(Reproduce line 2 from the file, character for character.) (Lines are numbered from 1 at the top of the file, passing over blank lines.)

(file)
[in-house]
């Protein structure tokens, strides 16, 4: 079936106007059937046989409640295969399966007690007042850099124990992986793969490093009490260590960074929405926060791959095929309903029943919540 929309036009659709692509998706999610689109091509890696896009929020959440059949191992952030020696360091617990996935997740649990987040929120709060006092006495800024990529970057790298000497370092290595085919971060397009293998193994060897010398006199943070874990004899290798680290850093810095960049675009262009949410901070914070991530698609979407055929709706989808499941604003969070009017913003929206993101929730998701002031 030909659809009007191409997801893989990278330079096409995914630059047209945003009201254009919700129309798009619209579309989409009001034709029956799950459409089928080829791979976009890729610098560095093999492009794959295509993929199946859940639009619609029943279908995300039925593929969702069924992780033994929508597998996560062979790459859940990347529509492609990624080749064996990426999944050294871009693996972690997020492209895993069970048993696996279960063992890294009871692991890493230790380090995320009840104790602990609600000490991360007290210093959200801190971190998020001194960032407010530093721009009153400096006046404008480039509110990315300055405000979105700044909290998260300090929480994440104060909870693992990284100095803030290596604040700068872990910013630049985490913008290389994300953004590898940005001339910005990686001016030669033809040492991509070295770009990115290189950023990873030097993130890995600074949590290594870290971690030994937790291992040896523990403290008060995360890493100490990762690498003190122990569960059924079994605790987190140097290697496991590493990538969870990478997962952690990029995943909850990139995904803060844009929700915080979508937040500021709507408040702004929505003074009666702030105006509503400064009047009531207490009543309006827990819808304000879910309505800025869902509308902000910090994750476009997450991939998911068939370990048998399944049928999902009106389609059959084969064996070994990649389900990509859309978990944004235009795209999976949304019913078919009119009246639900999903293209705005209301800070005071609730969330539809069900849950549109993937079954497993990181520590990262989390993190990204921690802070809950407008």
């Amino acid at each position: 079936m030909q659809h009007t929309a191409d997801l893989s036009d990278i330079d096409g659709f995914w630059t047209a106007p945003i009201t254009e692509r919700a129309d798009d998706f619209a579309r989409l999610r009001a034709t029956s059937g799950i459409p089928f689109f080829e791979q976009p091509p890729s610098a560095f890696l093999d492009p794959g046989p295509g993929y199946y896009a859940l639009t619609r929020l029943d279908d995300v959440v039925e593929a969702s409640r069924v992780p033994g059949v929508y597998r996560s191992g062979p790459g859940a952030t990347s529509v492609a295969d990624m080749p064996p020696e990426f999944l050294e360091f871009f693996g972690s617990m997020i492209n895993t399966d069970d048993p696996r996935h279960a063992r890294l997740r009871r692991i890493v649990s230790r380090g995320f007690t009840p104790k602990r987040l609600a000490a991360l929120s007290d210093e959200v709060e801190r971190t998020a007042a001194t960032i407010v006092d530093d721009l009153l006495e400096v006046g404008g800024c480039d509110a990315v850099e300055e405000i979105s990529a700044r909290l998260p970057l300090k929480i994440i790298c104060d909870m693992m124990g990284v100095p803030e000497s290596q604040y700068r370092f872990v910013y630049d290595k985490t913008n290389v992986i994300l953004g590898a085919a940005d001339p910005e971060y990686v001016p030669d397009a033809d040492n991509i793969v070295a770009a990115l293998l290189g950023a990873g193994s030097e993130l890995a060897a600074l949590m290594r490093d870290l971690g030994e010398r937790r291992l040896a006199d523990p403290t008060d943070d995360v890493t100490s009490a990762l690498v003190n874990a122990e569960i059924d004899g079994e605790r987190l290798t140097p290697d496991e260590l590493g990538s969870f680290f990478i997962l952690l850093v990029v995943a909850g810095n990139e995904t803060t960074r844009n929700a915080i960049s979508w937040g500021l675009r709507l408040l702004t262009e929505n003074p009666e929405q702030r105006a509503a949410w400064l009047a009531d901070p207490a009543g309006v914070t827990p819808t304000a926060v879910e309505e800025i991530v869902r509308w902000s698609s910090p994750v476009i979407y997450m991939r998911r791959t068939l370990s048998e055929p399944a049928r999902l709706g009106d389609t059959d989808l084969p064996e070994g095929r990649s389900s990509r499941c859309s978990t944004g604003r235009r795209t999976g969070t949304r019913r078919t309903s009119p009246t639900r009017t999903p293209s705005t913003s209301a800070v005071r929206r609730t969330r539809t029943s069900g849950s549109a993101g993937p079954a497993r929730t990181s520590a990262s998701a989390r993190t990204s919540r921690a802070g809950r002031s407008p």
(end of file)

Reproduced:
């Protein structure tokens, strides 16, 4: 079936106007059937046989409640295969399966007690007042850099124990992986793969490093009490260590960074929405926060791959095929309903029943919540 929309036009659709692509998706999610689109091509890696896009929020959440059949191992952030020696360091617990996935997740649990987040929120709060006092006495800024990529970057790298000497370092290595085919971060397009293998193994060897010398006199943070874990004899290798680290850093810095960049675009262009949410901070914070991530698609979407055929709706989808499941604003969070009017913003929206993101929730998701002031 030909659809009007191409997801893989990278330079096409995914630059047209945003009201254009919700129309798009619209579309989409009001034709029956799950459409089928080829791979976009890729610098560095093999492009794959295509993929199946859940639009619609029943279908995300039925593929969702069924992780033994929508597998996560062979790459859940990347529509492609990624080749064996990426999944050294871009693996972690997020492209895993069970048993696996279960063992890294009871692991890493230790380090995320009840104790602990609600000490991360007290210093959200801190971190998020001194960032407010530093721009009153400096006046404008480039509110990315300055405000979105700044909290998260300090929480994440104060909870693992990284100095803030290596604040700068872990910013630049985490913008290389994300953004590898940005001339910005990686001016030669033809040492991509070295770009990115290189950023990873030097993130890995600074949590290594870290971690030994937790291992040896523990403290008060995360890493100490990762690498003190122990569960059924079994605790987190140097290697496991590493990538969870990478997962952690990029995943909850990139995904803060844009929700915080979508937040500021709507408040702004929505003074009666702030105006509503400064009047009531207490009543309006827990819808304000879910309505800025869902509308902000910090994750476009997450991939998911068939370990048998399944049928999902009106389609059959084969064996070994990649389900990509859309978990944004235009795209999976949304019913078919009119009246639900999903293209705005209301800070005071609730969330539809069900849950549109993937079954497993990181520590990262989390993190990204921690802070809950407008």